Oslo is growing more rapidly than any other European capital. In order for this growth to be sustainable and for the city to continue to be a good home to everyone who lives here, we need to ensure that it is easy to make environmentally friendly choices every day.
Oslo is already well ahead of other big cities when it comes to climate and environmental policies and this is in no small part thanks to our excellent public transport system. For a long period of time one of the goals with the highest priority has been for: all traffic growth in Oslo to be managed using public transport, bicycles and walking.
And things are heading in the right direction. Since 2007, public transport in Oslo has grown by 34 percent and 47 percent in Akershus, the number of toll booth crossings decreased by 7 percent from 2007 to 2014 and Oslo now has the same proportion of environmentally friendly transport as Copenhagen. For this positive trend to continue it is important that we continue to develop public transport networks. This includes realising the metro to Fornebu and Ahus, build a new metro tunnel below the city centre and buying new trams. This will dramatically increase capacity, contribute to improved air quality and ensure that the people of Oslo can move around the city faster.
Oslo is already well ahead of other big cities when it comes to climate and environmental policies and this is in no small part thanks to our excellent public transport system.
There is another reason to invest in public transport in Oslo. As part of the Paris agreement, Norway has undertaken to implement extensive reductions in greenhouse gas emissions. And to reach our goal, the transport sector has a special role as this is where a large proportion of the reductions need to take place. Some of the reductions must be ensured by choosing to walk or cycle or drive zero-emission cars. Perhaps most importantly however, those in Oslo and in other cities, need to have the best possible public transport in order to ensure that it becomes the natural choice to opt for the bus, tram or metro when going to work or school.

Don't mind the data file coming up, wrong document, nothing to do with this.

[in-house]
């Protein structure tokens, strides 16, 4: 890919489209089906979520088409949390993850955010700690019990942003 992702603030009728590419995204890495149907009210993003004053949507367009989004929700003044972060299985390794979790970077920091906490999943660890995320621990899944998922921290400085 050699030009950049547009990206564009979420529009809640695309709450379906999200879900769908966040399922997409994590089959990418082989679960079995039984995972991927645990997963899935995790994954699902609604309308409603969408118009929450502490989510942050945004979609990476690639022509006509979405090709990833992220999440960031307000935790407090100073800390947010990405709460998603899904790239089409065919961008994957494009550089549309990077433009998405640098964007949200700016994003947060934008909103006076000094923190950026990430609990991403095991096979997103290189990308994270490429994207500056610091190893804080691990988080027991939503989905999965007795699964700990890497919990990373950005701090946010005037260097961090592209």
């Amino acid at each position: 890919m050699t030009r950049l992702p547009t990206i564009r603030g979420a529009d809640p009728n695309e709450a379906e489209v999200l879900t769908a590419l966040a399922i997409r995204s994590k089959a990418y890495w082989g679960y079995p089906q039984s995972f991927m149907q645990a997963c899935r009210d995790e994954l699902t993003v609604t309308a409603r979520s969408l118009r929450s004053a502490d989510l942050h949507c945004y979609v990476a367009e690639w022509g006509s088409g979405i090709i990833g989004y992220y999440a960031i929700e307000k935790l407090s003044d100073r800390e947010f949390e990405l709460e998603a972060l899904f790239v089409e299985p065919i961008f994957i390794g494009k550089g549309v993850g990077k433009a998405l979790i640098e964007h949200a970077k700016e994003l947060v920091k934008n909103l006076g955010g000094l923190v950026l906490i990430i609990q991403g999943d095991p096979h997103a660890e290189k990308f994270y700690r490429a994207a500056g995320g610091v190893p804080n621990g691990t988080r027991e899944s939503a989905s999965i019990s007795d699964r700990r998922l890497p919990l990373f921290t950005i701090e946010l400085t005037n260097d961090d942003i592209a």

For me, the green shift is about two things. Firstly, it is about disconnecting economic growth from growing emissions. But it is also about ensuring that environmentally friendly choices always pay off. It must be worthwhile to choose green options, it must pay off to choose the tram over the car. Why use a car when the public transport options are both cheaper and faster? Oslo Vognselskap also plays an important part here. When the quality of the carriages in the Oslo traffic is good and delays are minimal, the threshold for choosing to take the tram or metro will decrease. My vision is for that threshold to be as low as practically possible and Vogn-selskapet therefore has a completely central role in the green shift in Oslo.
Nikolai Astrup (born 12 June 1978) is the party leader of Oslo Høyre (Conservative Party) and chairman of the Norwegian parliament's Transport and CommunicationCommittee. He was previously the deputy chairman of the Energy and Environment Committee. Astrup studied at the London School Of Economics and Political Science.
Langsiktighet er bærekraft
Langsiktighet er en kjerneverdi for Oslo Vognselskap. Det er det gode grunner til. Vognselskapet ble etablert som en konsekvens av at langsiktighet i materiellforvaltningen hadde tapt i konkurransen med de mer kortsiktige behovene.
På sporet av fremtidens Oslo
Trikketilbudet i hovedstaden øker kraftig når hele 87 nye trikker er på plass i 2024. Frem til da skal deler av skinnegangen skiftes og gater opprustes – og fornyelsen er allerede godt i gang.
10 years of success - A major contribution to the green shift
Oslo Vognselskap is one of our most crucial allies in the work to make Oslo a better city to live in.
Oslo Vognselskap – more than you think
Oslo Vognselskap is working in a large number of areas to ensure that Oslo's public rail transport becomes even more attractive.
– In Sweden the responsibility for the procurement and administration of regional local rolling stock falls to the company Transitio. Our model could also be a positive solution for Norwegian metro lines that cross county borders, such as the Fornebu line or the extension to A-hus," says Transitio's CEO Stefan Kallin